He said, ‘My ancestral history comes from the Carpenter family at Roseby Park Mission in Orient Point.’

Noel has many fond memories of his life growing up in this area. These images are often represented throughout his artworks.

‘My grandfather is David Coomie-Carpenter. He was recorded by the Aboriginal Institute of Archives in Canberra. This recording took place at Myola in 1964.’ Noel explained. ‘My grandfather described to them how his father made a canoe to carry people across the river.’

Coomie’s Walk at Abraham’s Bosom, Currarong, is named after Noel’s grandfather.

Noel said, ‘The Aboriginal Spiritual Man represents my grandfather’s strong connection to country.’

Land and sea, spirit and pride, are integral features of Aboriginal life and culture. Connection to country is spiritual, physical, social and cultural. The Callala Beach and Myola communities have an opportunity for a Jerrinja artist to create an artwork that will encourage reflection and promote a deeper understanding of Aboriginal culture.

To conclude our interview, Noel said, ‘This is my country. This is my story.’

Noel article

Photo courtesy of Trevor Smith

 Rowena Sierant

Carving the Stories of the Saltwater People

As a part of my work with the Callala Beach Progress Association (CBPA) I have recently had the privilege to not only meet Indigenous artist, Noel Wellington, but to also sit with him and have a yarn or two or three! We first met when the (now) president of the association (Trevor Smith) asked me along to chat with Noel about his ideas for a piece at the other end of the shared pathway that connects Callala Beach to Myola. A project the association and its members have worked on over the last few years.

Noel had a brilliant idea to place his aquatic and marine life designs onto the pathway seats. His work celebrates the Jerrinja Aboriginal Country who are the Saltwater People of this land and the waterways in this region of Jervis Bay. His artworks demonstrate the cultural diversity, traditions and beliefs of his people. The first piece depicts a pod of dolphins, a strong symbol for the Jerrinja People. They are also the most famous sea mammal that frequents the shores of Callala Beach and why so many come to visit this place.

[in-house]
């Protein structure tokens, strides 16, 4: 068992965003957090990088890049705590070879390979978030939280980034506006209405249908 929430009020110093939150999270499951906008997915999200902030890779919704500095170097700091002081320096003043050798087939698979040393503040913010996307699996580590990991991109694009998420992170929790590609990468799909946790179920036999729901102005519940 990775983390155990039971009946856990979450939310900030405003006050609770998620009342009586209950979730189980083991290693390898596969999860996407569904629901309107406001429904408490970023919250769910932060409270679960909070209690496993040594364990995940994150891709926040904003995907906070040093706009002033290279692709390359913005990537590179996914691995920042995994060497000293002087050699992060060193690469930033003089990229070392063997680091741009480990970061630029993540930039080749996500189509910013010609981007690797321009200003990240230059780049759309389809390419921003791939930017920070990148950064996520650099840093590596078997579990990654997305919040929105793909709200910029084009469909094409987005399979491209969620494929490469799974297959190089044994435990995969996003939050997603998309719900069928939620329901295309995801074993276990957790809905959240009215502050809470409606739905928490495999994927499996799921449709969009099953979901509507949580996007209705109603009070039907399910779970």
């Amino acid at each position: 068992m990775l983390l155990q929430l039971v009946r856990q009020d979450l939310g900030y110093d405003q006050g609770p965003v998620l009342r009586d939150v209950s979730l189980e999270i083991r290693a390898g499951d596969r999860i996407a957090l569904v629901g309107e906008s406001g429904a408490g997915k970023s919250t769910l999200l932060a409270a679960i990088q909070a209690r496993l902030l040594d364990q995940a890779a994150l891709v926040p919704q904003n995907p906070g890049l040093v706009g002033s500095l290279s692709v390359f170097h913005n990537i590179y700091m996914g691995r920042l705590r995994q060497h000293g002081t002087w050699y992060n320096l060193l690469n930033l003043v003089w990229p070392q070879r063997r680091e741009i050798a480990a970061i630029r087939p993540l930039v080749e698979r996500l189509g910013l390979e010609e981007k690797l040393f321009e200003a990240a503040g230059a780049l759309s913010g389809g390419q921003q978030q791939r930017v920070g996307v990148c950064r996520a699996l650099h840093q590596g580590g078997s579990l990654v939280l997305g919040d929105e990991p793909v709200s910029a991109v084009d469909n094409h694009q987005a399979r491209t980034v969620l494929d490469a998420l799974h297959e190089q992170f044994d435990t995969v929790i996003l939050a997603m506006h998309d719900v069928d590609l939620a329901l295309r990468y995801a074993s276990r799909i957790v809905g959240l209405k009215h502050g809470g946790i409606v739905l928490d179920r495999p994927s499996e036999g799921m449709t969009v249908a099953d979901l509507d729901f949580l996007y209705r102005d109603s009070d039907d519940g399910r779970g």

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Noel meticulously plans, carves and burns his designs into the timber, representing Indigenous tree scarring methods. As he works, many locals and tourists stop for a chat. Noel has been very generous with his time, explaining his artwork as well as sharing many stories about his people. He has been commissioned to do several pieces including eight carved logs at Crookhaven Headland Reserve and two pieces that were acquired by the National Museum of Australia. When Prince Charles and Camilla were invited on a private tour of the museum, Noel’s pieces were selected. Noel himself had the opportunity to chat to Prince Charles about his artwork.

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The second seat carves the story of when his people waited for the bully mullet to make their migratory journey between the estuaries and rivers along the coast. Sometimes the ‘spotter’ would sit, waiting for three weeks, for the run of fish to make their journey up the coast. When the bully mullet arrived the spotter followed the fish, keeping track of their location, until the fishermen in boats netted the catch. Noel says there was always plenty of fish to share.

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The third seat is all about the groundfish such as those found in Currambene Creek. These are fish which typically live on or near the bottom e.g. flathead. It has been amazing, watching and listening to people identifying the fish. Noel’s representations are not only extremely beautiful but very accurate.

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For me, Noel’s artworks are the missing link. The beautiful mosaics that were commissioned (Jill Talbot and Lesley Oliver) at the Callala Beach end of the pathway describe the natural beauty of the area. Along the whole length of the pathway locals and visitors have purchased pavers which are then engraved telling their individual/family’s stories. And so Noel’s carvings tell the story of the original custodians of this land and complete the picture. I can only look forward to seeing the whole pathway and all its yarns. It will be a wonderful asset to the community, to be enjoyed by all that live and visit here.

Noel carving

In these last few weeks I have taken a journey along this pathway. I have learned so much about the Jerrinja’s connection to this land that we all feel is incredibly special. I have also shared many laughs with Noel and lots of cake! Recently, Noel asked if I could help him record his story. All I can say is what an honour. It is an important story. It will be an account for his daughter and grandchildren. One that tells of the happy times, growing up as a young child in The Mission at Orient Point. One that recounts the tougher times. And most importantly, a story about being an Elder and a Jerrinja man. He is the custodian of the Lore and the law of his community. He is the keeper of knowledge. And that is something that should never be lost. I would like to thank Noel for sharing his stories with me, with all of us.